I need a new car. By new I mean I can probably peel off $12-14k for secondhand. My circumstances are modest.
I live in Durham, NC. I went to the big dealerships and the only used cars they have are shiny like-new jobs for shiny like-new customers. And the only ones that they have in my price range are the size of golf carts, because that’s what fits their scenario of an impoverished customer. I go to the indie lots and all they have are worn-out bottom-of-the-Consumer-Reports-Reliability-List dogs. Cars that exist between those poles don’t seem to exist at all.
Where the goshdarn heck are all the cars for all us people who aren’t either Upper Crust sissies or guys who expect to get under the hood every morning to get the thing started? I’ve always bought good solid cars with a few scratches and stains. That genre, if it exists here, is well-hidden.
If you have Durham-specific info, you shall be granted Special Gratitude.
Thank you kindly.
Cash for clunkers took many of the lower priced cars and so the people out there looking for a newer car had to step up a level. Eventually some got to the price range that you are looking for. Thus a lower stock of all used cars is the result.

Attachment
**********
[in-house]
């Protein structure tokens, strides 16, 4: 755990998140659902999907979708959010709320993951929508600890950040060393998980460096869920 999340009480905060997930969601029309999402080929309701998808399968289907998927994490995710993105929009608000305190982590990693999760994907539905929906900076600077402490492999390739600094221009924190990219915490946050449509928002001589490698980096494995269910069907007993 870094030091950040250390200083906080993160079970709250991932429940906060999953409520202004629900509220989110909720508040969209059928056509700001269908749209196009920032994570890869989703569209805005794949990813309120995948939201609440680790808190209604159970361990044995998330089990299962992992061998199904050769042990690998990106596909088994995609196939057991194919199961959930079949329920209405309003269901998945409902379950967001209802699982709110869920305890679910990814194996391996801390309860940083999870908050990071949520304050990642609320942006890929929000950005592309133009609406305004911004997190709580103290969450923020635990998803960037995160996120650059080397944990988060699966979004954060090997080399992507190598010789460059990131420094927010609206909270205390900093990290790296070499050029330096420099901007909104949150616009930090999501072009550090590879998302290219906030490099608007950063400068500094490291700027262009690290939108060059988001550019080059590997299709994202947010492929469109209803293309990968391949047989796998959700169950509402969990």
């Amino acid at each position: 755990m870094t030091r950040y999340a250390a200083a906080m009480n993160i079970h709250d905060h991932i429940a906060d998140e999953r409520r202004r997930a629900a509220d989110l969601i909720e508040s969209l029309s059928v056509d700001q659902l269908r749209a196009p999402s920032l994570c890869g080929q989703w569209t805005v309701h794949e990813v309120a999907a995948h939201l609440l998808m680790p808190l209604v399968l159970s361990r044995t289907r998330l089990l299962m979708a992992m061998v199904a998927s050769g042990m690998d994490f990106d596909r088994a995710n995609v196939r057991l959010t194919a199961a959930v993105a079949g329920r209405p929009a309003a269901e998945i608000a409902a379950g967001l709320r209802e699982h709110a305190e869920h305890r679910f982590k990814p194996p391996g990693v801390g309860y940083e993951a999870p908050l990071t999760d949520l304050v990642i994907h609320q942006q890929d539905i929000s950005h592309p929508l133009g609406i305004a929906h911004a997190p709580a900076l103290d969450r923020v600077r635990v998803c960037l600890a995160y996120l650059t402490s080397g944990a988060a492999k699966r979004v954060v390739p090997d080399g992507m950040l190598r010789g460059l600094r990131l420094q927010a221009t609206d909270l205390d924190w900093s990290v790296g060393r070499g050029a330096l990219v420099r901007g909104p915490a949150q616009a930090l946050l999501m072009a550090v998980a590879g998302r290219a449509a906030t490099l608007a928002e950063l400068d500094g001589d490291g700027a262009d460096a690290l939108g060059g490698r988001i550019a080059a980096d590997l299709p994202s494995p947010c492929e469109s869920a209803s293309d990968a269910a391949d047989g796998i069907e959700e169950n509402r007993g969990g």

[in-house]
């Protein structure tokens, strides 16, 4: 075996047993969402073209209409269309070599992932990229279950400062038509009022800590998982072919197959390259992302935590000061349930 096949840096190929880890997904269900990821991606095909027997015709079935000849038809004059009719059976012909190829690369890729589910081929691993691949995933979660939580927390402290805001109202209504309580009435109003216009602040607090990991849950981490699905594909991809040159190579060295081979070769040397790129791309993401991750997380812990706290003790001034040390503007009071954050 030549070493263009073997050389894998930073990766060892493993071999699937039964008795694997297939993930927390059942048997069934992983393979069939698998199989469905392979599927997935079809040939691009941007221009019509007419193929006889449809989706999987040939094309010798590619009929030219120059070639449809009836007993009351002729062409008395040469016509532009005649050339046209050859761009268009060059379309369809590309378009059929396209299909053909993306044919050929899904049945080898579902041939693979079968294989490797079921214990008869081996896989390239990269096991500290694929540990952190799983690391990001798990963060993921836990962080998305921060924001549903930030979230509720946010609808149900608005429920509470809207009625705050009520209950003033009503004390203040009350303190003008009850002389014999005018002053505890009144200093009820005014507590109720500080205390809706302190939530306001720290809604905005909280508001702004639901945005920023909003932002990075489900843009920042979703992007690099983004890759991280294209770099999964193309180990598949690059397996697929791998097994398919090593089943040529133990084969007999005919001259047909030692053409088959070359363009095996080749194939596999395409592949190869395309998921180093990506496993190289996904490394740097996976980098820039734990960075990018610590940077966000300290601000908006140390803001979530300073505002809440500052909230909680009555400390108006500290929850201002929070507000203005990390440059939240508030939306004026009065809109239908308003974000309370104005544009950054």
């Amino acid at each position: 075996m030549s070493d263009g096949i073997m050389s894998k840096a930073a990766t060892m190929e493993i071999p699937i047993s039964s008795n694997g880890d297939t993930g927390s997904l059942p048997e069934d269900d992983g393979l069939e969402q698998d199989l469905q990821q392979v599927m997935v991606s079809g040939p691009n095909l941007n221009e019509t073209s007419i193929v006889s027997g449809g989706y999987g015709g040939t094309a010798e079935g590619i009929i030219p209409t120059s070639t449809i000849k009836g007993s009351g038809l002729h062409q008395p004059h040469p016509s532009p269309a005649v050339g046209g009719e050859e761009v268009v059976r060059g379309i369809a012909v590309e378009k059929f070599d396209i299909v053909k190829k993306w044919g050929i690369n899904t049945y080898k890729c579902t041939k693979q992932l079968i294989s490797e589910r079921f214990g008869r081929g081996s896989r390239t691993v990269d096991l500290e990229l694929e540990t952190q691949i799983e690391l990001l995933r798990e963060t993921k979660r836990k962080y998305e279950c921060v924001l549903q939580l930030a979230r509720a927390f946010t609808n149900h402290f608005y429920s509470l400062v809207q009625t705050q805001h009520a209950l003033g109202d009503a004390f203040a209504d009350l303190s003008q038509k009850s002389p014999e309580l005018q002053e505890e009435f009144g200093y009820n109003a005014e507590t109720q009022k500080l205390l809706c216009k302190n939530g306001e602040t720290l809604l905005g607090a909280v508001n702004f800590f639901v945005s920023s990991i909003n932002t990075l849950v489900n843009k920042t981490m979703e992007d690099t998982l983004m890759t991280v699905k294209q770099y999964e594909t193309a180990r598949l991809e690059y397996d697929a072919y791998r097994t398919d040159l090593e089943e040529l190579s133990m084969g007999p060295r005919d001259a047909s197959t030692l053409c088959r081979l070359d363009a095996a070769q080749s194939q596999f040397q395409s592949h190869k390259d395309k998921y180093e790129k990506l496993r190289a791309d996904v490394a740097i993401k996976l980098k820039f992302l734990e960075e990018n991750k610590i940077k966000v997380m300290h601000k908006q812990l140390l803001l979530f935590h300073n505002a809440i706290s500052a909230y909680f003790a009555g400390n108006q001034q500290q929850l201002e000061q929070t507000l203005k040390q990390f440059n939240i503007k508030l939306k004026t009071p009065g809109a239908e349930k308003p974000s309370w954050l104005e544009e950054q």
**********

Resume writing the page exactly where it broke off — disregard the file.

Plus the fact that many dealers don’t even handle used…more than three or four years. Most that are trade ins go to auctions and are bought by dealers that only handle used cars.
You may search for used car sales in your area.
For that kind of money, you should be able to buy a 5-7 year old Camry
But I’m in southern California, so that may not be a valid comparison
I think you’ve been going to the wrong places, for what it’s worth
Have you been using search engines to look for these cars, or simply going to the new car dealers, to see what they’ve got
You’ve got to do your homework on your computer, before you head out
Here’s a thought . . . if you’re looking for a used Camry, don’t go to the Toyota dealer. Look elsewhere. A used Camry at the toyota dealer is likely to be sold as a certified used car, if it’s got low miles. And then it’ll cost more than you want to spend
If somebody trades his used camry in at the Ford dealer, for example, they won’t be able to gloss it up and sell it as a CPO. It’ll stay there, and be flipped as a regular used car.
Don’t take this next comment to be insulting. It’s not meant to be . . .
At all costs, avoid those “Buy here, pay here” used car lots. They’re selling high mileage, used up clunkers, for outrageous prices, to people with bad or no credit. If they get their hands on you, they’ll rake you over the coals